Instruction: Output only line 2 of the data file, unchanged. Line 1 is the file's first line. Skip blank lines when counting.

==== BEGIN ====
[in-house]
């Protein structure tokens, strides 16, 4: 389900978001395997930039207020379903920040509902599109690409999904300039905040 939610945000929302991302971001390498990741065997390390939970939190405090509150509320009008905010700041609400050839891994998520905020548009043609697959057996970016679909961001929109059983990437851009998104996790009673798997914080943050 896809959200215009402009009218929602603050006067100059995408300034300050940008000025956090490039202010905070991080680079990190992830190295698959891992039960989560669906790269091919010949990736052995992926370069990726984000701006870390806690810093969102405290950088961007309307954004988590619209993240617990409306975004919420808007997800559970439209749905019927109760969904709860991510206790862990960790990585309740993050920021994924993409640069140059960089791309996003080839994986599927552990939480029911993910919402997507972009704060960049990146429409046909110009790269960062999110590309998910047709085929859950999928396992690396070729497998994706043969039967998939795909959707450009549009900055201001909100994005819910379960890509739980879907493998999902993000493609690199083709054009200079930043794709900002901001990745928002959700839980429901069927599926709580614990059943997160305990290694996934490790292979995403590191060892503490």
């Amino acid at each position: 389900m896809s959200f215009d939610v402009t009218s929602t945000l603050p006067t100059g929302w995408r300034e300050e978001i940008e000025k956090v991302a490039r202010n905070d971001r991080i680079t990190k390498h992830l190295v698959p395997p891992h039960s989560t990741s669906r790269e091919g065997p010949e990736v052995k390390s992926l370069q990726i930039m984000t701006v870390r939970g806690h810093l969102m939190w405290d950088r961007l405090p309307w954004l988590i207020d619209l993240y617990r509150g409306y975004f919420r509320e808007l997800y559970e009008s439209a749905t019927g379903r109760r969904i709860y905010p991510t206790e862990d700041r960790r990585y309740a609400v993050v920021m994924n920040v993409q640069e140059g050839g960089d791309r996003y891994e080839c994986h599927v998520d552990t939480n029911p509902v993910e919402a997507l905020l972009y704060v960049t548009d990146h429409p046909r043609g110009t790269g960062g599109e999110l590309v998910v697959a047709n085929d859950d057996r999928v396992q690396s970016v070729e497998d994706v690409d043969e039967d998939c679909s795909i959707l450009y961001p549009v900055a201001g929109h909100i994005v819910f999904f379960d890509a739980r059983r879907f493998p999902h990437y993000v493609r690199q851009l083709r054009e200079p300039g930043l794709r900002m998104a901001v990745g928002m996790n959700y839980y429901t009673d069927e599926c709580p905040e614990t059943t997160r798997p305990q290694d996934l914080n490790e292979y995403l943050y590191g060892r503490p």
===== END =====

């Protein structure tokens, strides 16, 4: 389900978001395997930039207020379903920040509902599109690409999904300039905040 939610945000929302991302971001390498990741065997390390939970939190405090509150509320009008905010700041609400050839891994998520905020548009043609697959057996970016679909961001929109059983990437851009998104996790009673798997914080943050 896809959200215009402009009218929602603050006067100059995408300034300050940008000025956090490039202010905070991080680079990190992830190295698959891992039960989560669906790269091919010949990736052995992926370069990726984000701006870390806690810093969102405290950088961007309307954004988590619209993240617990409306975004919420808007997800559970439209749905019927109760969904709860991510206790862990960790990585309740993050920021994924993409640069140059960089791309996003080839994986599927552990939480029911993910919402997507972009704060960049990146429409046909110009790269960062999110590309998910047709085929859950999928396992690396070729497998994706043969039967998939795909959707450009549009900055201001909100994005819910379960890509739980879907493998999902993000493609690199083709054009200079930043794709900002901001990745928002959700839980429901069927599926709580614990059943997160305990290694996934490790292979995403590191060892503490």